Fluctuations in commodity prices arising from the war between Israel and Hamas and a downturn in remittance flows could negatively affect Jamaica’s growth prospects, staff of the International Monetary warned on Thursday.
Already, remittance inflows are down more than one per cent year-to-date, January to August, but for the month of August alone the falloff was steep at 18 per cent, central bank data shows.
Three IMF staff presented regional findings from the IMF Regional Economic Outlook for the Western Hemisphere at the Bank of Jamaica. The publication forms part of the World Economic Outlook, which revised downwards Jamaica’s growth prospects in 2023 from 2.2 per cent to 2.0 per cent; and in 2024 from 2.0 per cent to 1.8 per cent.
The staff focused on structural issues facing Latin America and the Caribbean, with changing climate, inflation and wars creating disruptions to commerce and livelihoods.
“It is a little bit too early to say about the potential macroeconomic impact of those developments [in Israel]. But what is clear is that the region will mostly be affected by changes in commodity prices,” said Anna Ivanova, deputy division chief for the Western Hemisphere Department at the IMF. “So, if the conflict leads to higher oil prices, then countries in the region that are exporters they will see some relief. But, of course, countries in the Caribbean and Latin America that are importers of fuel will be hurt by higher commodity prices.”
The current round of hostilities between Israel and Hamas began in early October.
The economies of Latin America and the Caribbean are vulnerable to external shocks. Their citizens are at times doubly affected due to lack of unemployment welfare benefits, otherwise referred to as unemployment insurance. Jamaica, being one of those nations that are void of formal unemployment welfare, sees its citizens relying on remittances, which are gifts sent from relatives or friends abroad.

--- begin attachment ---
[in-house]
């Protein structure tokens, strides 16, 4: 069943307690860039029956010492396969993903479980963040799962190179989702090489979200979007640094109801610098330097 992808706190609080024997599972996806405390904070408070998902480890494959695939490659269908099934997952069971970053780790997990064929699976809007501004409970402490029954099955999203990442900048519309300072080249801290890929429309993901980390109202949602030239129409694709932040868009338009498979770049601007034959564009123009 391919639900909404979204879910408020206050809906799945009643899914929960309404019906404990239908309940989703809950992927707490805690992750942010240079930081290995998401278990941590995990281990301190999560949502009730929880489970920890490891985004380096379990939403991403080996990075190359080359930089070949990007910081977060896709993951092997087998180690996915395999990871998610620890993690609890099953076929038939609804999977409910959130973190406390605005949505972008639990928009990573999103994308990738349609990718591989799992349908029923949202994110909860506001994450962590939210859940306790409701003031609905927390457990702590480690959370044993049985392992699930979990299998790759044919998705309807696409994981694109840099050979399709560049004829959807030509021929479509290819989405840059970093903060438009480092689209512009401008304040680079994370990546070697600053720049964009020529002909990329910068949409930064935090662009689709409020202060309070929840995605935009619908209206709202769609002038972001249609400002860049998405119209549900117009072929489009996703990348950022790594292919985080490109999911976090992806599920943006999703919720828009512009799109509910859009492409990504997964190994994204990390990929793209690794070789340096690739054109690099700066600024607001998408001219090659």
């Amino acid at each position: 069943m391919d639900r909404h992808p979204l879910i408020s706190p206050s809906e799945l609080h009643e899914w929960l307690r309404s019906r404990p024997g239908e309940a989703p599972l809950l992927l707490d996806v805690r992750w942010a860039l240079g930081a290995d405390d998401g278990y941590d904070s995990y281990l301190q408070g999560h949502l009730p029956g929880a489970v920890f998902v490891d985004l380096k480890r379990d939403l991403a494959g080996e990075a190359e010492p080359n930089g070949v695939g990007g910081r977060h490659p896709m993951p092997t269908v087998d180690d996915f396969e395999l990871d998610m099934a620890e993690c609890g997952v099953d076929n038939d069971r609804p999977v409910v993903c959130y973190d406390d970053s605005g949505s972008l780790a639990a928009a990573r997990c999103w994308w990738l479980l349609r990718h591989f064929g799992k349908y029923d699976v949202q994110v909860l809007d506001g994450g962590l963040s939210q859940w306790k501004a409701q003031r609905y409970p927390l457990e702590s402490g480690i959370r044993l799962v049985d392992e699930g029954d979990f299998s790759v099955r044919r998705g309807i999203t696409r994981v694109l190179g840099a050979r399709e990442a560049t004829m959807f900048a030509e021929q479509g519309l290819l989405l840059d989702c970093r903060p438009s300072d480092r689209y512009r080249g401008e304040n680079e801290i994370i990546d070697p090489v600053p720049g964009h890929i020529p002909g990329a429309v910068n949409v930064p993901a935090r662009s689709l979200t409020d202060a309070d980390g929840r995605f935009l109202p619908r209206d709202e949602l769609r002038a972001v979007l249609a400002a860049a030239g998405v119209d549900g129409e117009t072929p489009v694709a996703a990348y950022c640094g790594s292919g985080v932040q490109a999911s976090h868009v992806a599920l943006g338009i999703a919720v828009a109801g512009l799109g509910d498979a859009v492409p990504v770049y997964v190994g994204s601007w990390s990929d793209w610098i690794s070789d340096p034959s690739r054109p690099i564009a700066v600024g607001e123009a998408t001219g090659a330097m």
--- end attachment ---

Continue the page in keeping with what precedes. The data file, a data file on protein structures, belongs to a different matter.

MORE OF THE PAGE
“Remittances have been a good insurance mechanism, especially in Caribbean countries. But we want to stress that it has not been enough to protect the individual,” said IMF economist Hyunmin Park. “It does help, but we need a little more than that,” said Park, who has authored a staff report on Income Volatility and Social Insurance in Latin America, released concurrently with the regional outlook report.
In the past, remittances have not performed as donor countries expected.
Donor agencies expected remittances in the region to drop in 2020 from the economic fallout related to the onset of the pandemic. The World Bank, for instance, expected a 14 per cent drop. Instead, flows rose; and in Jamaica’s case, they rose to record levels.
“We were expecting when COVID-19 hit that remittances would fall and take some time to recover. Remittances however recovered very fast … and that was partly due to the strong response in the US,” said IMF economist Flavien Moreau, who was co-lead in a report titled Trade Integration and Implications of Global Fragmentation for Latin America and the Caribbean, published on Thursday.
Remittance inflows to Jamaica for August totalled US$289 million, down 18.1 per cent from US$307 million a year earlier. From January to August 2023, remittance flows totalled US$2.24 billion, compared to US$2.27 billion the prior year.
Jamaica’s flows dipped 1.1 per cent year-to-date, while its peers experienced robust growth in remittances: in Guatemala, flows rose by 8.6 per cent; El Salvador was up 5.6 per cent; and Mexico up 9.2 per cent, according to BOJ data.
Ivanova said that regional countries, including Jamaica, benefit from remittance flows by leaning on developed nations during their good times. But the global hike in interest rates to tame inflation could lead to hard times in the developed nations, she added.
“If we are facing shocks across the whole world, like climate change, then you cannot expect insurance from remittances. That’s why it is so important to look at domestic sources of insurance,” Ivanova said.